Sulphur has the largest number of allotropes of any element, forming n-member-ring and helical structures. Of the helical structures, few complete solutions exist. Vezzoli and Walsh [1] have proposed that their phase XII (assigned as a fibrous form) is present at pressures above ~ 3 GPa and temperatures above 400°C. We undertook an experiment using the Paris-Edinburgh press on ID30 to try to elucidate the structure of this high-p,T form and its relationship to the reported Fddd structure, made of 8-member rings, which is the stable structure under ambient conditions. 

Fig. 32: In situ pattern obtained at 3 GPa and 400°C, red, calculated pattern, green, and difference, blue, obtained for our helical model. Peak positions are indicated by vertical markers.

We found that the Fddd phase transforms to produce a simpler diffraction pattern (Figure 32), indicative of an increase in symmetry and a smaller unit cell, which could be indexed as hexagonal, indeed altogether different from the previous description of phase XII. We solved the structure from the powder-diffraction data, measured in situ, using a simulated annealing and global optimisation algorithm, which resulted in non-chiral helical chains of sulphur in the trigonal space group P3221. There are two unique sulphur sites (6c and 3b) per unit cell, Figure 33. As expected (see detailed discussion on proposed structures of helical forms of sulphur in Prins et al. [2]), the structure is very similar to that of trigonal selenium, having a three-atom chain repeat along the c-axis; but differs in that selenium has only one Se site per unit cell [3]. The relationship between this new phase and that described as phase XII became clear when we slowly reduced the pressure on the sample after temperature quenching. A back transformation occurs to a metastable 4.04 Å fibrous-like phase at pressures less than ~ 0.5 GPa (which, over a 9 month period, shows signs of sharpening very slowly into a pattern with features akin to the Fddd phase).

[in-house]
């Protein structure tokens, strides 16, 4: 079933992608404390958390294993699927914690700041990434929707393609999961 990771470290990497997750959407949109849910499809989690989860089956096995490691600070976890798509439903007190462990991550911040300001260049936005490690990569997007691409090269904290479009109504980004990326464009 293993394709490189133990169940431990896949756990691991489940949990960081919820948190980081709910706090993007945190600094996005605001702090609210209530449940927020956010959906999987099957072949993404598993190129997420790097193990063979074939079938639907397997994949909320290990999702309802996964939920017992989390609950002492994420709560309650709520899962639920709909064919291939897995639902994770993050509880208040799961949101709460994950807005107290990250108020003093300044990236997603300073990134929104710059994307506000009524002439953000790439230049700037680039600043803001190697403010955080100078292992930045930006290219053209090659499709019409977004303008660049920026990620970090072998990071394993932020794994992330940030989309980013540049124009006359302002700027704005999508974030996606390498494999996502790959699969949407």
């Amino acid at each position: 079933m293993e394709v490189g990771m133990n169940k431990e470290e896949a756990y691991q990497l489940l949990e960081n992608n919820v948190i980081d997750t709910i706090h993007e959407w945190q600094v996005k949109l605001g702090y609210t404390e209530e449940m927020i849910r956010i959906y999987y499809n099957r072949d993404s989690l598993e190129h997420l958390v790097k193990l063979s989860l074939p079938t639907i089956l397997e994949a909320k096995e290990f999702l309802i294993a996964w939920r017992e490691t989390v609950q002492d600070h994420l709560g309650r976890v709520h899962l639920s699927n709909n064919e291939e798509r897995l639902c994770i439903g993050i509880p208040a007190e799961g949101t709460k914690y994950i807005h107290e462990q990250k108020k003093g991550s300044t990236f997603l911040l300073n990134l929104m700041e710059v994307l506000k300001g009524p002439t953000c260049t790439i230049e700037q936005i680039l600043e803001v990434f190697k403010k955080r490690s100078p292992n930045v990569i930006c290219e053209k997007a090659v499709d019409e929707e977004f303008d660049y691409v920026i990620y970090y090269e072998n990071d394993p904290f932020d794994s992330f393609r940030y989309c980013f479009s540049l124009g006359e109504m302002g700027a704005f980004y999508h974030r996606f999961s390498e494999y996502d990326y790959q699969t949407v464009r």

Fig. 33: Unit cell contents, with c-axis vertical, of the high-p, T form of sulphur showing two distinct helices; the central one is composed entirely of S2, light yellow, on the 3b site around the vertex of the cell and the other, S1 dark yellow, on the 6c site rotating around the 32-screw axis.

We can only conclude that the effects of annealing and polymorphism of quenched phases has added complexity to the phase diagram of S, (e.g. see [1]), whereas our more recent in situ work on ID30 has indicated that it is really much more simple. We hope that this study serves to highlight the necessity of in situ observation in p, T phase diagram construction and the ability to solve structures by powder diffraction methode with clean data collected using the Paris-Edinburgh/multi-slit collimator assembly at non-ambient condutions.

[1] G.C. Vezzoli and P.J. Walsh, High Temp. High Press., 9, 345-359 (1977).
[2] J.A. Prins, J. Schenk and L.H.J. Wachters, Physica, 23, 746-752 (1956).
[3] P. Cherin and P. Unger, Inorg. Chem., 6, 1589-1591 (1967).

Principal Publication and Authors
W.A. Crichton, G.B.M. Vaughan and M. Mezouar, Z. Krist., 216, 417-419 (2001).